The only thing better than doing a bunch of hippie crap is teaching somebody else to do a bunch of hippie crap.
The first time I did anything along those lines, we lived in Belleville, and a colleague who was particularly impressed with my salsa recipe came by for a canning lesson. We had a lot of fun. I got some help with the prep work, which can be tedious, and I sent her home with a few jars of salsa and a new skill.
A couple of years ago, I taught a neighbor to extract honey. That was mostly penance for a dumb stunt he’d pulled involving one of my beehives, but he really liked the bees and wanted to learn about them, and I won’t be at all surprised if he ends up establishing a hive of his own someday.
Last week, one of my editors mentioned she’d like to learn to can. She’s kind of fascinated with the DIY stuff we do around here, so I promised her I’d schedule my next salsa-canning project on some Sunday when we’re both off.
I like showing other people how to be more self-sufficient — partly because I’m an old teacher and enjoy watching their eyes light up when they learn something new, and partly because it feels as if I’m repaying a debt to someone who unwittingly did me a favor before I was born.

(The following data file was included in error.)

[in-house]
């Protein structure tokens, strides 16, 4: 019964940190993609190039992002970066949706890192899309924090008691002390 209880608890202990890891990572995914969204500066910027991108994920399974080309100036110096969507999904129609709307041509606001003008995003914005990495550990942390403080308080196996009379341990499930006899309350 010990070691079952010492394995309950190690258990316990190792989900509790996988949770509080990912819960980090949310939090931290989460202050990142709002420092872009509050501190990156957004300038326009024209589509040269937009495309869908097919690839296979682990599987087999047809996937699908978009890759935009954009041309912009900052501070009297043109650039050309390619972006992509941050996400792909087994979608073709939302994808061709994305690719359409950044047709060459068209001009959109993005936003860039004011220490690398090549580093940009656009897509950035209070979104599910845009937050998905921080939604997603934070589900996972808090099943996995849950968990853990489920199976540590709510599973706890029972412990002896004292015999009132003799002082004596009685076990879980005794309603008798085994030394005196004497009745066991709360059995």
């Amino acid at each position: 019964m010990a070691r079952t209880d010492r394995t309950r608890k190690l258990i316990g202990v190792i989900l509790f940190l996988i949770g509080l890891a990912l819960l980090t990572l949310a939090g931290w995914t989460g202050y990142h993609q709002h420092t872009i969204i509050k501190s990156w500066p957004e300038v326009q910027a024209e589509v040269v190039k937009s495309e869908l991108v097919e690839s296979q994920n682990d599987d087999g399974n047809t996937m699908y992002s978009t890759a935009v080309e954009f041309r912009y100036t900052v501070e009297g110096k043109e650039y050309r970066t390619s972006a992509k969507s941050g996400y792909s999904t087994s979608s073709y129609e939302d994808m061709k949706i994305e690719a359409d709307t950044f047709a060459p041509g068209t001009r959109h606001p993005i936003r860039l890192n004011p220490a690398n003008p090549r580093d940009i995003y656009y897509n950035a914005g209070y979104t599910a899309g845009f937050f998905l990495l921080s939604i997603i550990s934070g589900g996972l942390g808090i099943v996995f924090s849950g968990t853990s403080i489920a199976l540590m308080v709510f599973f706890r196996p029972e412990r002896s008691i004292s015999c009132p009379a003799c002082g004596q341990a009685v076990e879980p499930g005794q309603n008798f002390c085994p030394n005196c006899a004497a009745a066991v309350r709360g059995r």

About 40 years ago, my mom worked for the school district in my hometown. A counselor who worked in her office made killer homemade bread. When Mom asked for the recipe, rather than simply scribble it down on a card, he invited her over and spent several hours teaching her to make bread from scratch.
One man’s willingness to share one afternoon of his time with a young secretary is still paying dividends 40 years later.
I like to imagine that 30 or 40 years from now, the children of the people who have spent an afternoon in my kitchen, learning to do something I enjoy, will be standing in their own kitchens, remembering their parents’ lessons and smiling at the thought.
To teach is to own a little piece of eternity.